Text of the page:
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Can You Flush Tampons Down a Toilet? Risks, Suggestions, & FAQ

girl holding tampon

There is no denying that tampons are very beneficial to women all over the world. They made menstrual care products more accessible and expanded the limits of what women can do while on their monthly period. However, women are still debating about whether one should flush tampons down a toilet. Sure, it may be one of the easiest and most convenient ways of discarding menstrual waste products, but it is highly discouraged.

Read on to learn if one can flush a tampon down a toilet and why you shouldn’t. We will also discuss how to get rid of tampons without harming the environment.

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To Flush or Not to Flush?

The harsh reality of tampons is that they are made of non-biodegradable plastic, and when flushed down the toilet, they can cause clogs and wreak havoc on sewer systems. Moreover, if the tampons make their way into waterways, they can pollute the environment in unprecedented ways. According to the Environmental protection Agency (EPA), tampons don’t break down as easily as toilet paper, so they easily clog pipes and damage the water treatment infrastructure.

There is still a lot of confusion about the proper way of discarding tampons despite their obvious impact on the environment. Instead of getting bogged down by the myriad two-cent facts making rounds on the internet, we are here to weigh in with the verdict.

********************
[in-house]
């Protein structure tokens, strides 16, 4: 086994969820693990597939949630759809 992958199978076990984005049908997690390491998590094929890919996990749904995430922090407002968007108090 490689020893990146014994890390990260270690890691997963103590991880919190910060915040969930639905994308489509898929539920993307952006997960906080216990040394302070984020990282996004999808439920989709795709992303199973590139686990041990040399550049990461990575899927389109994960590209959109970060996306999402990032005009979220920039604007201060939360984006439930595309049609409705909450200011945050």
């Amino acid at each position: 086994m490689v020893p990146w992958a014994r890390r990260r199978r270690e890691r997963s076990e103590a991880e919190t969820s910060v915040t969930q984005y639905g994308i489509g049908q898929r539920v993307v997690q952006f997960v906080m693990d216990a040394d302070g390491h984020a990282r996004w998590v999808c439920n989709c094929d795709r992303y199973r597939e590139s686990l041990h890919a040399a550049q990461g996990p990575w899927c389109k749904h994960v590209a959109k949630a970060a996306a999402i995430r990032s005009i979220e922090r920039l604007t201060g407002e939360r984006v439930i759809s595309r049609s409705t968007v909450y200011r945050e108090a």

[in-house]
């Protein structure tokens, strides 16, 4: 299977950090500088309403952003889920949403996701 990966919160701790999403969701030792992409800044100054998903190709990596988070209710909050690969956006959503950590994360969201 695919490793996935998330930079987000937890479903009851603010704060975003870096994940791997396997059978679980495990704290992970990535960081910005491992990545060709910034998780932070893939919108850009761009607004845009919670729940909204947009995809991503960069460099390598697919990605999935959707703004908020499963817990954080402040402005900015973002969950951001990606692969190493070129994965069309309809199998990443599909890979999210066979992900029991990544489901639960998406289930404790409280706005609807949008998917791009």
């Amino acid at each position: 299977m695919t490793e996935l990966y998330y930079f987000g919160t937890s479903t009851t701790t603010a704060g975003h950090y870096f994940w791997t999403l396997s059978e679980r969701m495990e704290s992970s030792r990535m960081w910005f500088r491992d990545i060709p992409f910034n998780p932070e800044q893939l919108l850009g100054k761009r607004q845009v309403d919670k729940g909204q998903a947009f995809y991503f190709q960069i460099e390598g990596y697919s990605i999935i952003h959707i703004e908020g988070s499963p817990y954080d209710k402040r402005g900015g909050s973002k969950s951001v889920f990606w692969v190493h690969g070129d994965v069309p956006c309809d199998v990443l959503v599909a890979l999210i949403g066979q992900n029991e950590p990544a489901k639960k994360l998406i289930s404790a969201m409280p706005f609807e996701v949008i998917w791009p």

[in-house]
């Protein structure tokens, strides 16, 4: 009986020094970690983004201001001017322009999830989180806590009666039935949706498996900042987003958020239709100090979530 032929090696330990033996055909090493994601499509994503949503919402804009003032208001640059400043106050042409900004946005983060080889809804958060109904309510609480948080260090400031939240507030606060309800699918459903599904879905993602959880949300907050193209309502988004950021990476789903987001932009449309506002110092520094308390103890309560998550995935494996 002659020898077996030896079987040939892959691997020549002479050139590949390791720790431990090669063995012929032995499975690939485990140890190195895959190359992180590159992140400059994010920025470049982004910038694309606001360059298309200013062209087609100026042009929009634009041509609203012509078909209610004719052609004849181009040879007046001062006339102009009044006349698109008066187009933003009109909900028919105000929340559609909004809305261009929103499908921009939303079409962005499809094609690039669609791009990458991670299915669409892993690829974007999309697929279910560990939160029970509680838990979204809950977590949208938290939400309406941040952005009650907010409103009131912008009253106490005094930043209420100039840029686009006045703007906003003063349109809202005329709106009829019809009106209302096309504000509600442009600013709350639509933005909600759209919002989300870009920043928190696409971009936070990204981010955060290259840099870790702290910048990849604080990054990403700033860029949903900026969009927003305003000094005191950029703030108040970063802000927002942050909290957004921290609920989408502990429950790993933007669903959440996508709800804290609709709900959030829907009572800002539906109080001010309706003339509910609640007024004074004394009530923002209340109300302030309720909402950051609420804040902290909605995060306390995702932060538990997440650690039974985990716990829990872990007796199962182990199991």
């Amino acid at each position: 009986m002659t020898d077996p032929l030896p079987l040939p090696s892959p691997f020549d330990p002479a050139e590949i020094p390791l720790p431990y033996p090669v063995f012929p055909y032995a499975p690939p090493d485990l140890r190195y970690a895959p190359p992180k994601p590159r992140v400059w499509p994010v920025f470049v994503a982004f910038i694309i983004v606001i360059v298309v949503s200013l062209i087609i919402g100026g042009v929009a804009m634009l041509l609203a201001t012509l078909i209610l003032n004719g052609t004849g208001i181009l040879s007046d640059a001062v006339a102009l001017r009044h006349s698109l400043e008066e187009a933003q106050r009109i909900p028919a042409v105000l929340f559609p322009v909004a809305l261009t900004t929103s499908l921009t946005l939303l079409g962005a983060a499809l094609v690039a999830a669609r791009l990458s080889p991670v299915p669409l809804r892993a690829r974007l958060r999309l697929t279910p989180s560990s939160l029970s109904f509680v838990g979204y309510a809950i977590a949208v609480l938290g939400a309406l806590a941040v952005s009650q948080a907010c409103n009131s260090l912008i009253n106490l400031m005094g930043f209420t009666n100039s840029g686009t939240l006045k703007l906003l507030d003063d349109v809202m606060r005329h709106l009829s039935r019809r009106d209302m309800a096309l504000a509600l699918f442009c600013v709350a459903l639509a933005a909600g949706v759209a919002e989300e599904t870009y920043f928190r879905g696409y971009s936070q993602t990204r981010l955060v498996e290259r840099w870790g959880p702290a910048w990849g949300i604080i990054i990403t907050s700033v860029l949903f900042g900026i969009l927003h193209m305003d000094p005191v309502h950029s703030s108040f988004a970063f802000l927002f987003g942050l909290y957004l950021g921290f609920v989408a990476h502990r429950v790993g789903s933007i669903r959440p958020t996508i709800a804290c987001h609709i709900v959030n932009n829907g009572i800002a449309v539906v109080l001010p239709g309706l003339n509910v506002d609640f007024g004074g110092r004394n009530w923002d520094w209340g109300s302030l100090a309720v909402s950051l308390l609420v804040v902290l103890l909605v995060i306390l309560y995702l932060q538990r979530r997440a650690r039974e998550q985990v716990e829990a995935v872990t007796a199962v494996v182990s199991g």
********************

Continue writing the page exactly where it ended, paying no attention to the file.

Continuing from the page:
While growing up, women were encouraged to flush used tampons down the toilet. It’s the way it was done by their moms and the generation of women before them. Besides being a long-held practice, it is a considerate method of tampon disposal if concerned for the people who clean public restrooms.

white toilet
Photo By: New Africa, Shutterstock

First, let us address the elephant in the room. Yes, it is possible to flush a tampon down a toilet. Those who prefer to dispose of used tampons by flushing down the toilet do so because it is easy and convenient. No one wants to walk around with a cotton tube saturated with body fluid until they can find a proper way to dispose of it. Also, most ladies are usually concerned with the unpleasant smell that a used tampon may release when it ends up in the trash bin, especially in a public restroom.